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This post continues from a post I did last week discussing whether there is a difference between memory and learning and a difference in learning in the Arts and Sciences.
When I’ve given lectures and workshops on learning and memory to my colleagues I’ve been accused of focusing too much on how learning works in the Sciences and not enough on how learning works in the Arts.
From own experience as a lecturer and sitting in student-staff-forum meetings where students report what is going well and what needs to be improved, I know that there is one topic that comes to haunt us in every meeting: Provision of lecture slides before the lecture…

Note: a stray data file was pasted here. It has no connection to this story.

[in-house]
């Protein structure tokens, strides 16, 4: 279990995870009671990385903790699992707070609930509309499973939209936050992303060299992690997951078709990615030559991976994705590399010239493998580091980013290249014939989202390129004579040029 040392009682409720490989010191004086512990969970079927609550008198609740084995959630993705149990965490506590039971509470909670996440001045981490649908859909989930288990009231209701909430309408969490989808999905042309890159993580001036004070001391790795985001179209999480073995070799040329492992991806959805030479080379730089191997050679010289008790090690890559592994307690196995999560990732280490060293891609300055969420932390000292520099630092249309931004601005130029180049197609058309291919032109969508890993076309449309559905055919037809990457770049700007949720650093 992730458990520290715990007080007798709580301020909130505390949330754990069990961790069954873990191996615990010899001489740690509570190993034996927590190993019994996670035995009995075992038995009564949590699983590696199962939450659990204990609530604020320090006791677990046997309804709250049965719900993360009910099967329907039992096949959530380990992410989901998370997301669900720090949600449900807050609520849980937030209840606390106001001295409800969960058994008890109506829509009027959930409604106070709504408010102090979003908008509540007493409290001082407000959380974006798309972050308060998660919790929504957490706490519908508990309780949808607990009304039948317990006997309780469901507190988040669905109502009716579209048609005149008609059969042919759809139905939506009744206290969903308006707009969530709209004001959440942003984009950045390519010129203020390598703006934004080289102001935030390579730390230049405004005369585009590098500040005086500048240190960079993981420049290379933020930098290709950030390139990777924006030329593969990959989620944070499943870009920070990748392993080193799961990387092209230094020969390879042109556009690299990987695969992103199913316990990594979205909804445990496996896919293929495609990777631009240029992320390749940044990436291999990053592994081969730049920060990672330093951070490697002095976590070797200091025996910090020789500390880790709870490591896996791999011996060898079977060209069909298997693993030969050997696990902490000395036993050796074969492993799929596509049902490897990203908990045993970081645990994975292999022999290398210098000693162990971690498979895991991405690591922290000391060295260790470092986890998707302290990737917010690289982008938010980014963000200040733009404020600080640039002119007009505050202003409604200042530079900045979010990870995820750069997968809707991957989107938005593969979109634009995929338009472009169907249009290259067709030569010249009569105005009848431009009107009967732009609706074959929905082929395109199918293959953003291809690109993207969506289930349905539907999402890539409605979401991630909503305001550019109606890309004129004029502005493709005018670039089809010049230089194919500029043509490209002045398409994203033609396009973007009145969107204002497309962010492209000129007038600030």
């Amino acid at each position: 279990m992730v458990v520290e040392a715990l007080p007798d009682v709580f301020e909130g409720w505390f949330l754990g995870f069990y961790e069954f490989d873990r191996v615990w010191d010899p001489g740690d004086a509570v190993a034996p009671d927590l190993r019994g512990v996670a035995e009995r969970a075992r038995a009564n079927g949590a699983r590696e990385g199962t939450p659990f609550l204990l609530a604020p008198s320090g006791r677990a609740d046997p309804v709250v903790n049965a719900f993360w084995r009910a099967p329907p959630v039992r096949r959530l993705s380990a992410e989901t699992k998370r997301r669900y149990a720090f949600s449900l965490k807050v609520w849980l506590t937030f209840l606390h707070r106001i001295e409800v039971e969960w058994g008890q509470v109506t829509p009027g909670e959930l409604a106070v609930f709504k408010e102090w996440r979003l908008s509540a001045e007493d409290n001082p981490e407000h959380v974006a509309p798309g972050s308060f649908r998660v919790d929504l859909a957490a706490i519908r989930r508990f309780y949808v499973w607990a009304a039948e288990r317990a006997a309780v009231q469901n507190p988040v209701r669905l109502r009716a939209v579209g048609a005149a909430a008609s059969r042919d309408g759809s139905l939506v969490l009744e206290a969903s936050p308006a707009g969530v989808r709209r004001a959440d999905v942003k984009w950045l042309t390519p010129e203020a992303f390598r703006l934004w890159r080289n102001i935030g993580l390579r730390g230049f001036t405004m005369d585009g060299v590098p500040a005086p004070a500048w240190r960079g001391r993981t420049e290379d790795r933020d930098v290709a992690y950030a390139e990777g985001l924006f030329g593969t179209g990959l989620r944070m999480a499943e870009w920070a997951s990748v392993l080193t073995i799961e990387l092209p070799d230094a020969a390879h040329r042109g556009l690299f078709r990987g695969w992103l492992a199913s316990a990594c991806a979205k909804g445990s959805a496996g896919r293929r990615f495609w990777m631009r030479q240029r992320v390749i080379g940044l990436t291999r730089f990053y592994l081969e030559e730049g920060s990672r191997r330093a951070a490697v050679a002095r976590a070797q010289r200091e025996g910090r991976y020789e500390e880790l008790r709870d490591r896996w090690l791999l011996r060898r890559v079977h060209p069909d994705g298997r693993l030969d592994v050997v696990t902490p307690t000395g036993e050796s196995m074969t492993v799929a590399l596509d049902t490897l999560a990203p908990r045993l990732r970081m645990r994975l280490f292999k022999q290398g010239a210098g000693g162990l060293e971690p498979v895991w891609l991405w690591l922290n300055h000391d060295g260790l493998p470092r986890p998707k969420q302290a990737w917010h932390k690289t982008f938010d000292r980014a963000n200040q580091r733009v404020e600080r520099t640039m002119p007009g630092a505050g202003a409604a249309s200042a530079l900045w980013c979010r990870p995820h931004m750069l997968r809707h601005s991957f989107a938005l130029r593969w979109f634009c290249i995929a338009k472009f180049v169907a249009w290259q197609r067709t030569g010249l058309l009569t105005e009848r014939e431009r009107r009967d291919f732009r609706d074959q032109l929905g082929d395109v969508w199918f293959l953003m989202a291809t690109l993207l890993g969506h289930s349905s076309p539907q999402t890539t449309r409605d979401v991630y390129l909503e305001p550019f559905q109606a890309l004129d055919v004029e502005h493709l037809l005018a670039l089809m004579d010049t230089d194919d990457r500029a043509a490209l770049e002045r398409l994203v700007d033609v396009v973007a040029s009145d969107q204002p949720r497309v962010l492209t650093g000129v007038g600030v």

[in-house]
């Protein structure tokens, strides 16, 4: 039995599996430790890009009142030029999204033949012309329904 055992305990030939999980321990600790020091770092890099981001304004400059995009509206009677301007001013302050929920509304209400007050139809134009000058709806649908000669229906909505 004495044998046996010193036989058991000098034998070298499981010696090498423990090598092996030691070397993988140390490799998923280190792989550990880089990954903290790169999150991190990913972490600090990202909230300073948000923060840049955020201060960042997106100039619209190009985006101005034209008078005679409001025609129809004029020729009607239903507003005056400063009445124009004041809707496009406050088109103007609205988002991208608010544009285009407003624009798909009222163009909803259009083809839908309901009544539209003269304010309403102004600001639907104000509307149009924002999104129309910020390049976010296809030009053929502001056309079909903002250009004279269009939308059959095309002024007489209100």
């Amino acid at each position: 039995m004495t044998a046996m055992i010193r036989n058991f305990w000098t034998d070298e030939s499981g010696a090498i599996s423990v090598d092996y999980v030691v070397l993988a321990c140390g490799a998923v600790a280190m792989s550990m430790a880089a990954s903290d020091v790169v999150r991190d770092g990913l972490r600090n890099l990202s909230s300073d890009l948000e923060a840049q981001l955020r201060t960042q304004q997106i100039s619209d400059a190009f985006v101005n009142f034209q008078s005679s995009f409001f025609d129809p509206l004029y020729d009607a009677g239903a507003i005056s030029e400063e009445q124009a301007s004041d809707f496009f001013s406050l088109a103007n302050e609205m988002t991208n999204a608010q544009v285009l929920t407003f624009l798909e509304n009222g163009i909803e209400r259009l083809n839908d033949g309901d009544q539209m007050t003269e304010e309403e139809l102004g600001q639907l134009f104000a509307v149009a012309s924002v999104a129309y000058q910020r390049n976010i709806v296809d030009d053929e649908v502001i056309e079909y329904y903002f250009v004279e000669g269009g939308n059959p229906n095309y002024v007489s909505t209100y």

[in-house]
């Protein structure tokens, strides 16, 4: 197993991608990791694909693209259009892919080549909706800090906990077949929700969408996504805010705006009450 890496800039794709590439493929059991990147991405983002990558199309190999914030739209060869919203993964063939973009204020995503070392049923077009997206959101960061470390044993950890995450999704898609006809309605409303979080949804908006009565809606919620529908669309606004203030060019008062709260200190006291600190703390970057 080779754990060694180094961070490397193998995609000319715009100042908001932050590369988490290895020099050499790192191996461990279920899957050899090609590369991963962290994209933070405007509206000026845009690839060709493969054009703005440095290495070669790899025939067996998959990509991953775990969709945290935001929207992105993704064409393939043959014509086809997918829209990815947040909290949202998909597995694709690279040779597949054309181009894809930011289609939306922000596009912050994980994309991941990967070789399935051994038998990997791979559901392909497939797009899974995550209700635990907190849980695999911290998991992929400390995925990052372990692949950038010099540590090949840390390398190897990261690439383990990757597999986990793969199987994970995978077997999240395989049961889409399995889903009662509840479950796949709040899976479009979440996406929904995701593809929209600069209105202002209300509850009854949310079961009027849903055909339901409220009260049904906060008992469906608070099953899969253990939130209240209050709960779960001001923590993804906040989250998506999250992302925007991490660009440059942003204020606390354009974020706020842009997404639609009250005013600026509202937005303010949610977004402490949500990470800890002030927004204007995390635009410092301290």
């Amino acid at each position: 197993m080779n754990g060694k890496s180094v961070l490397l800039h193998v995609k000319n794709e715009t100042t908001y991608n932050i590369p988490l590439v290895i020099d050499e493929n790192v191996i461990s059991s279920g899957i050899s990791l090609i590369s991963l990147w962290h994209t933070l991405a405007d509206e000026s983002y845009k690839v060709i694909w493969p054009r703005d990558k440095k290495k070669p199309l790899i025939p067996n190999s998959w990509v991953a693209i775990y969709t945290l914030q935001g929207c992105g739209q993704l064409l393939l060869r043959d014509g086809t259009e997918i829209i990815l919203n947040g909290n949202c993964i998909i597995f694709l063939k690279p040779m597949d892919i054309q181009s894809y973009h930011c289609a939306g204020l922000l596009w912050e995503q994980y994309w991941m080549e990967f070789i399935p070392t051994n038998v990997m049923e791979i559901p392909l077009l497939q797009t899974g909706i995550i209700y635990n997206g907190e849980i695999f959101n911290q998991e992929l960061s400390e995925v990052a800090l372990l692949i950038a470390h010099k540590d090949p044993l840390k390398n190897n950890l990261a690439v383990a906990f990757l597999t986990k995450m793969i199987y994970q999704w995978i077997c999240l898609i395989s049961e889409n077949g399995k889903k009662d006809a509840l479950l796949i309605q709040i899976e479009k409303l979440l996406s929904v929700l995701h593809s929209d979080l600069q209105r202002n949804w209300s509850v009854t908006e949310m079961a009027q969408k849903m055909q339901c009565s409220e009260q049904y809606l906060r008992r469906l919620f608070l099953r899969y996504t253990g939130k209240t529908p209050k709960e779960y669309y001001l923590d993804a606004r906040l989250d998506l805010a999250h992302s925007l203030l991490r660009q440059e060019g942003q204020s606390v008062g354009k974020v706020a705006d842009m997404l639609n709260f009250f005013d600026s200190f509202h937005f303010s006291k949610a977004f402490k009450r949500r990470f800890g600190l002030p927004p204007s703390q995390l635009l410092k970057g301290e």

Last week, I wrote a blog post that ended with a data prediction cliffhanger. I asked readers to predict how question difficulty order on a test might affect students’ evaluations of their own performance on that test.
If we want to improve student learning, we also need to worry about students' attunement with their own memory performance. That is, if students can't gauge how well they did on a test, they're going to have more trouble preparing adequately for the next one.